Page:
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Sustainability: What are the Signs?

by Willy Daunic / Nashville Predators

Every season, teams go through peaks and valleys. This includes even the teams that end up with huge amounts of success. Looking at the Predators 9-3-2 start, around the League, the question will be asked: Are they for real? Or are they just hot? It's a fair question. Life in the Western Conference is brutal. There are tons of quality teams, and it's early. But here are a few signs to point at in terms of whether the Predators can sustain things over the long journey:

1. Strength of Schedule: It doesn't have the significance in the NHL that it does in say, College Basketball or even College Football, so I'm not trying to lobby for an "at large bid" to the Big Dance here, but the Predators have done well despite playing a tough schedule.

As of Monday morning, the combined records of the 10 teams the Predators have played (they've played the Flames, Stars, Blackhawks, and Jets twice each) have a combined record of 78-52-16.

During the last road trip, the Preds faced some teams playing extremely well. The Oilers and Canucks were on four-game winning streaks when Nashville came to town. The Blues had won seven straight. The two losses were to the Flames (6-2-2 in their last 10) and the Jets (7-1-2 in their last 10). All but one of their games have been against the West, largely considered to be the deeper of the two conferences.

The Predators have had success thus far, and it isn't because they have beaten up on poor teams.

2. Even Strength: The Predators have outscored their opponents at even strength through 14 games, 27-15. That is the second best ratio in the league (1.86) behind the Pittsburgh Penguins. Pretty stingy, especially defensively. In fact, Pekka Rinne and Carter Hutton have combined for a .954 save percentage during 5-on-5 play, the best in the NHL. Sustainable? We'll see, but most of the game is played at even strength. (Remember my article about the hype of Peter Laviolette's "play going forward" system? As mentioned, goal prevention is just as important as more offense).

3. Possession: It's a simple premise, and it's not everything, but possession is becoming more of an emphasis than ever in the NHL. The Predators have made strides in this area. Rob Vollman of www.hockeyabstract.com illustrates this here.

The basic message is this: the more you have the puck, the better your chances of winning. You can't score if you don't have the puck, and if YOU have the puck, you can't be scored upon. In college basketball, the legendary Dean Smith at the University of North Carolina built a coaching philosophy based on "total possessions", and the quality of those possessions. In baseball, Billy Beane and the "Moneyball" Oakland A's built a roster around On-Base Percentage, and OBP (On Base plus Slugging). These stats eventually became much more mainstream, and the same is happening with possession stats in hockey.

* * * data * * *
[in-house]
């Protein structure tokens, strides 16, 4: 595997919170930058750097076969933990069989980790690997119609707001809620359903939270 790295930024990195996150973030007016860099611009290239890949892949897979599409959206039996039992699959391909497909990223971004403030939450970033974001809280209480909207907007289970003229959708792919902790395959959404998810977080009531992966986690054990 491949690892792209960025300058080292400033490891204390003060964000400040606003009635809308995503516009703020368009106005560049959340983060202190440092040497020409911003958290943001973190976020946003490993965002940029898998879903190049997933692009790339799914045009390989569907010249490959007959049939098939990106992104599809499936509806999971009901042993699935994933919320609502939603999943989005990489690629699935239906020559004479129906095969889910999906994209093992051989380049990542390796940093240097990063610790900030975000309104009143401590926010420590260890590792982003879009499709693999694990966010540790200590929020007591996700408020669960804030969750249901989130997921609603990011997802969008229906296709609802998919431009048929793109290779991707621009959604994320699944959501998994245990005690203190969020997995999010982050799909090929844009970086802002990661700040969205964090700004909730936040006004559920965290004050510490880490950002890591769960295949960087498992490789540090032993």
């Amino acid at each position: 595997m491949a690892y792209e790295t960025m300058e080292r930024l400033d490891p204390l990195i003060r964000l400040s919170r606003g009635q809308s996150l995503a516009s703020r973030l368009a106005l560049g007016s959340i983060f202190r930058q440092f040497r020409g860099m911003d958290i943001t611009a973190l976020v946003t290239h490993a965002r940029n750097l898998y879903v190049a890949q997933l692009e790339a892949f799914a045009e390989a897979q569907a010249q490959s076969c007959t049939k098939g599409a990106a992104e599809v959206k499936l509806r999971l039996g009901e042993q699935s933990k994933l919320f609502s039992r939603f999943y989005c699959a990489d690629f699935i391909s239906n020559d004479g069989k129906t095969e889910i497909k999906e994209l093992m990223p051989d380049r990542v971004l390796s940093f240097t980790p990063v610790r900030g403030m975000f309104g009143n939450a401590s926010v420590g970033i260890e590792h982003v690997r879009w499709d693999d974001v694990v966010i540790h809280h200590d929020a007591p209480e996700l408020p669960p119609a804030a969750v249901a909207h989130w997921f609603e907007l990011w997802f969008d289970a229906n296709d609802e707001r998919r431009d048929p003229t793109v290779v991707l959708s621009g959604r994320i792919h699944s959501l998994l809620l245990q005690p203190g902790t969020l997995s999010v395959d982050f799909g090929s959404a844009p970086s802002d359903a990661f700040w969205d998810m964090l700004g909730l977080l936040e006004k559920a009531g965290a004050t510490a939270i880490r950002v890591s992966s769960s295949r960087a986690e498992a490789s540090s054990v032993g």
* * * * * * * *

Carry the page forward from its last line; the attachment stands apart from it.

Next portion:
One example of this progress for Nashville is the improvement of Ryan Ellis and Mattias Ekhom. The young defense pairing has taken a huge step forward in their all-around play, which is reflected in the possession based "Corsi" stat. Corsi, for those not versed in "fancy stats,” tells us how many shots are attempted (whether they are on goal or not) for and against your team while you are on the ice. Ellis and Ekholm are ranked 1 and 2 on the team in Corsi, giving Peter Laviolette a second pairing to go with horses Shea Weber and Roman Josi.

Last Saturday in St. Louis, it was Ellis and Ekholm drawing heavy duty against the red hot Vladimir Tarasenko of the Blues. This allowed Josi and Weber to focus on the big, physical first line of Alex Steen, Paul Stastny, and David Backes. The young duo held the "Tara-Senk-Show" to one goal, while Josi and Weber shut down the Stastny line.

4. Untapped Wells: Despite all of the success, there is room for improvement. Special Teams in both areas can be better. Players who are capable of scoring with their track records have yet to break out. Derek Roy, Olli Jokinen and Calle Jarnkrok, while playing very solid all-around hockey, have yet to light the lamp. Mike Fisher, a solid 20-goal-type scorer, hasn't played yet. He has been practicing and his return looks like it's coming into view.

Do these things mean a guaranteed run of success? Unfortunately, there is no such thing in this League. Nothing is certain. But there are some good indicators that this Predators team has a formula that can work over the long haul.

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